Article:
|This article forms part of the Radio Heritage Collection ©. All rights reserved to Ragusa Media Group, PO Box 14339, Wellington, New Zealand. This material is licenced on a non-exclusive basis to radiodx.com for a period of five years from June 1 2001.) Author: David Ricquish|
For those of you who enjoyed our first visit to WXLE, we’ve been able to track down some more fascinating facts about this AFRTS broadcaster on Canton (or Kanton) Island in the early 1970’s.
WXLF Canton 1944
First, a little history. Subsequent research reveals that WXLE was actually the second Armed Forces Radio station on this very small atoll. The first began broadcasting in November 1944, with the call WXLF, using 950 AM and the fleapower of just 5 watts. It was reported to still be on air in early 1946.
Canton Island was a major link in the U.S. military air supply chain running from Honolulu through to Townsville in Queensland, Australia. The chain also included Pago Pago, American Samoa (also a major airfield), Nadi, Fiji (operated by the RNZAF as another major airfield) and Auckland, New Zealand. This built, as mentioned in the earlier article, on the Pan American Airways Clipper Route which had been pioneered shortly before the US entered WWII after Pearl Harbor in 1941.
WVUU Christmas 1944
In fact, nearby Christmas Island also had one of the earliest AFRS radio stations in the Pacific. Like WXLF, it was part of the Pacific Ocean Network. Operating on 1480 AM with 50/75 watts, the call for Christmas Island was WVUU, and this station closed down in June 1944.
KIBE Serves Pan American Airways
After WWII, and the eventual closedown of WXLF Canton, the island returned to its pre-war position as a key refueling station for the Pan American Clipper service from San Francisco to Auckland.
In the early 1950’s, the United States Civil Aeronautics Administration and Pan American Airways staff on the island got local entertainment from KIBE, which operated on the off-channel frequency of 1248 kHz with a power of 50 watts according to the 1954 World Radio TV Handbook.
The Hermit Crab Network
By the early 1960’s, the station had changed its callsign to KIBS. It operated as a non-profit, volunteer run station, using equipment supplied by the US Government.
At this time, it served the FAA personnel on the island, which had one of the longest runways in the Pacific. Soon after, the US Mercury Space Program was inaugurated by President Kennedy, and Canton would become a key site for monitoring astronauts and capsules from the American Space missions.
In 1960, KIBS was managed by J V Cox, and technical operations by C J Miesel for the FAA contractors. The station used a 25 watt transmitter on 1510 kHz, with a schedule of 0000-1000 Tue-Sun, and 1900-2400 on Mondays. All programmes were pre-recorded or taped.
ID was given as ‘Radio Station KIBS, The Hermit Crab Network, 1510 on your dial, Canton Island.’
Needless to say, there are no known reports of reception in New Zealand or elsewhere of this low power station. However, we’ve yet to check our Archives issues of the NZ DX Times from 1960-1961 to see if the signals were ever hinted at being heard beyond Canton.
The station apparently closed down in early 1961.
KB6CA Canton signs on
Jeff Burris tells us ‘I was on Canton from 1961 through July 1963, and worked for Bendix Radio. We operated the Pacific Missile Range site for tracking astronauts and capsules of the Mercury Program.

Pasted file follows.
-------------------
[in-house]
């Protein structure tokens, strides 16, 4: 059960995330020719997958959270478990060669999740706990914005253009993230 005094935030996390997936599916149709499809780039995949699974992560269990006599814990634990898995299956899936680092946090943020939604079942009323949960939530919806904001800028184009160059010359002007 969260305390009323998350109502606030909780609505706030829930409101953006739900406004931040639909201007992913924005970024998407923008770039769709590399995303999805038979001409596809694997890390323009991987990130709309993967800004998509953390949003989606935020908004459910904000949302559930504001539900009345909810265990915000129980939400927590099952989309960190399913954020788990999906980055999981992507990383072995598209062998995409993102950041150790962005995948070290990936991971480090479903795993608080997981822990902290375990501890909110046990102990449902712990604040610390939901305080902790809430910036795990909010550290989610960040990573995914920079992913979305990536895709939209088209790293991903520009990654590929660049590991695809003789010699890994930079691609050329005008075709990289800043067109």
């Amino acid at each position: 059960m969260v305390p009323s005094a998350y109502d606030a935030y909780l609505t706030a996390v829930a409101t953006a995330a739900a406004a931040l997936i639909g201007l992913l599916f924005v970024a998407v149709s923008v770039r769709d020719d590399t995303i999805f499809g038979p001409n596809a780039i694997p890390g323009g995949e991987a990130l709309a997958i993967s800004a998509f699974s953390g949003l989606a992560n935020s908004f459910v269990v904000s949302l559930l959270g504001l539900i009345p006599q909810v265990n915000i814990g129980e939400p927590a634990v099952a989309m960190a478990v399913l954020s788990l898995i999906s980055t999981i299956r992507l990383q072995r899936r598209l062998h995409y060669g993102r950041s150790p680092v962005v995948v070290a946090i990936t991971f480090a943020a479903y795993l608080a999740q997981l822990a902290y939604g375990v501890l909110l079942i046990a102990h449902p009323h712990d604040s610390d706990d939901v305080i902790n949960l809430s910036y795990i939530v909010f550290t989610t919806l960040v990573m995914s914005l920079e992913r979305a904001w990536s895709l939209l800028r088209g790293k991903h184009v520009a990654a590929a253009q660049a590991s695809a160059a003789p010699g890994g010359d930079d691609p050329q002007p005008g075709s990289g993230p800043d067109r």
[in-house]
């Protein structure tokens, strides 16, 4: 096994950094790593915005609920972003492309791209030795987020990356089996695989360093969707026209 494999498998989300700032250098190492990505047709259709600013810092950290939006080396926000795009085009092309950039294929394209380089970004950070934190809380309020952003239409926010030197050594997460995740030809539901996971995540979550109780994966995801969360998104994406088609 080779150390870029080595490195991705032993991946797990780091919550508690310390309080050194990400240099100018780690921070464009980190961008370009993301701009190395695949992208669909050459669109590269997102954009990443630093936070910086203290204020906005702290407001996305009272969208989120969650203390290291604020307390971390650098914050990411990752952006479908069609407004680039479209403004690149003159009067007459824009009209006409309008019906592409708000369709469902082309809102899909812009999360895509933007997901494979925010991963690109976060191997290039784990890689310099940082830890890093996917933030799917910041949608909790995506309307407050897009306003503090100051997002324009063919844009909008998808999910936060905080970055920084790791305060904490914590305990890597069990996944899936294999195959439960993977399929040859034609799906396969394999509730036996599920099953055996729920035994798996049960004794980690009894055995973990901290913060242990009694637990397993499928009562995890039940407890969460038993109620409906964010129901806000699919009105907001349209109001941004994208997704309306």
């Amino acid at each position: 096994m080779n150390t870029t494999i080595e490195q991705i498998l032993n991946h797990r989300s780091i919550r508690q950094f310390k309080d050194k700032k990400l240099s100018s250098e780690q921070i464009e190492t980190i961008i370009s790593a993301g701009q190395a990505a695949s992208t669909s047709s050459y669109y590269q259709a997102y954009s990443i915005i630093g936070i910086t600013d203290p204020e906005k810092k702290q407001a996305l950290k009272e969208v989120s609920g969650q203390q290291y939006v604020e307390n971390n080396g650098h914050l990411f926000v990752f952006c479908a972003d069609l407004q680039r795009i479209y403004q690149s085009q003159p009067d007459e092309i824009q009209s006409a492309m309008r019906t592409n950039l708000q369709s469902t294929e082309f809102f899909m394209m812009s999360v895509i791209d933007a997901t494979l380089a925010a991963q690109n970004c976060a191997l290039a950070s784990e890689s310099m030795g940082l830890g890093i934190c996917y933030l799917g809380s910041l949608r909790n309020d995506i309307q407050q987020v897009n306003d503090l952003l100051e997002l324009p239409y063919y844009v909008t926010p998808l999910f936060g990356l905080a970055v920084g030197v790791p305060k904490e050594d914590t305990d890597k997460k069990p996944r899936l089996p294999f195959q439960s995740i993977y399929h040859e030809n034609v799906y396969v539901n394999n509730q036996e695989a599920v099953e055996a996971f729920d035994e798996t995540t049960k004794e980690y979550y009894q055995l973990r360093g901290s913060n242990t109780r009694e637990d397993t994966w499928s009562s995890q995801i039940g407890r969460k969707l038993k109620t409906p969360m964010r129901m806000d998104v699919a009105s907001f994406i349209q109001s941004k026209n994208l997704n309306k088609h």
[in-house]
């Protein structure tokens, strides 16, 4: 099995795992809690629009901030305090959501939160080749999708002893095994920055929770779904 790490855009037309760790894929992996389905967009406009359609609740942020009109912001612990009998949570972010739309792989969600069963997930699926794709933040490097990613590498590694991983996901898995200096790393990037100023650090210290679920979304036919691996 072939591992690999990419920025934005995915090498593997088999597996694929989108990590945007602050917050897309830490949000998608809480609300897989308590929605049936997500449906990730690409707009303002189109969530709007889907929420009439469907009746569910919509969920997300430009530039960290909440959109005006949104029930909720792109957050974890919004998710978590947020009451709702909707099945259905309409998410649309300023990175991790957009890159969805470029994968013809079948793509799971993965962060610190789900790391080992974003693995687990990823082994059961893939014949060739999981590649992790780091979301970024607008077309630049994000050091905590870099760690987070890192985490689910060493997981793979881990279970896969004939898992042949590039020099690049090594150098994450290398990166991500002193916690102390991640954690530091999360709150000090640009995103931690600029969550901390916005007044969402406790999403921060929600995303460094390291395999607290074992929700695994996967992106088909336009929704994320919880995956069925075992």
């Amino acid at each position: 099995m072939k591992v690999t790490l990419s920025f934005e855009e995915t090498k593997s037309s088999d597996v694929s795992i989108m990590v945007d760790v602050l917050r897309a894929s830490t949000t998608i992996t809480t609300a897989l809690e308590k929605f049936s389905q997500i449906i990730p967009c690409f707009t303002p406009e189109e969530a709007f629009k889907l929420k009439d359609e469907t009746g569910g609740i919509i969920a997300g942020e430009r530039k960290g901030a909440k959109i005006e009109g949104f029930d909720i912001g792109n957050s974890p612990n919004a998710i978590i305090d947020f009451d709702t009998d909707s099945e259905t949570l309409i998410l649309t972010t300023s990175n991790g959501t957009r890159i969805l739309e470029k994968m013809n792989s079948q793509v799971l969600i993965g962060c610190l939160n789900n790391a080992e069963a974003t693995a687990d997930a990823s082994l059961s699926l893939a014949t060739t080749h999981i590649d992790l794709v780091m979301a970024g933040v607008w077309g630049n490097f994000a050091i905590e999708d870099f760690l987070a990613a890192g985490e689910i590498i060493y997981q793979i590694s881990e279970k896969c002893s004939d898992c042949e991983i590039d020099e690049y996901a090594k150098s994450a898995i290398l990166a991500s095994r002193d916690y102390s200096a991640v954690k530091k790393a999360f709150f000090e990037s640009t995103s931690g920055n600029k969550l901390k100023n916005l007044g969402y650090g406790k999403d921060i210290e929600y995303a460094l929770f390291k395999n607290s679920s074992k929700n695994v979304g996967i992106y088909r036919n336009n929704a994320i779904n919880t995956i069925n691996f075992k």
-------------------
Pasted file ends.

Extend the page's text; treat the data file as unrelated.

As far as I know, I was the first US ham operator on Canton, callsign KB6CA. I was a communications operator on the site, and one of the technicians, a radio ham, got us a Collins transceiver to run phone patches between the guys on the site and their families.
I got my licence, and whenever I got on air, I’d be bombarded with hams trying to make contact. Our primary purpose was to run phone patches, but I had contact with some of the hams not involved in the patches. It was a lot of fun, but when I left Canton, I never continued with ham radio.
Another ham, KB6CB operated much later’
What we’re not totally sure of is whether any station continued on Canton between 1961 and when WXLE suddenly arrived towards the end of the decade from Eniwetok.
WXLE Eniwetok 1944
As also noted in the first article, the call WXLE was originally allocated to Eniwetok in Micronesia as part of the infamous Jungle Network which followed allied forces as they moved northwards towards Japan. Opened on July 16 1944, WXLE used a 50 watt transmitter on 1320 AM and broadcast for almost three years, finally closing on May 4, 1947.
WXLE Moves to Canton
Using the same call, the Eniwetok station came back later to serve U.S. military personnel through the 1960’s and 1960’s. The station was closed down around 1969-70. When operations on Canton Island were rapidly expanded to serve the missile launch program from Vandenberg AFB and to house a LORAN facility for guiding U.S. nuclear submarine forces, the whole WXLE facility was taken out of mothballs and shipped from Eniwetok.
The WXLE call followed the transmitter and studio facilities. This maintained the old AFRS Jungle Network practice of sometimes closing down a station at one island location during WWII, and reopening it again at another location, complete with the same call to confuse later researchers! So, this is how WXLE, tracing it’s roots back to the WWII Jungle Network suddenly re-emerged on Canton Island in 1971.
Everything from Eniwetok was shipped to Canton. Everything. A story even appeared in a Honolulu newspaper shortly after the airfield operation at Canton was established. Apparently, aircraft landing at Canton were greeted by a ‘follow me’ truck with a sign on the back which still read ‘Welcome to Eniwetok’. Is it any wonder DXers were equally confused when they first heard WXLE on 1385 AM in early 1973 and thought they were hearing Eniwetok!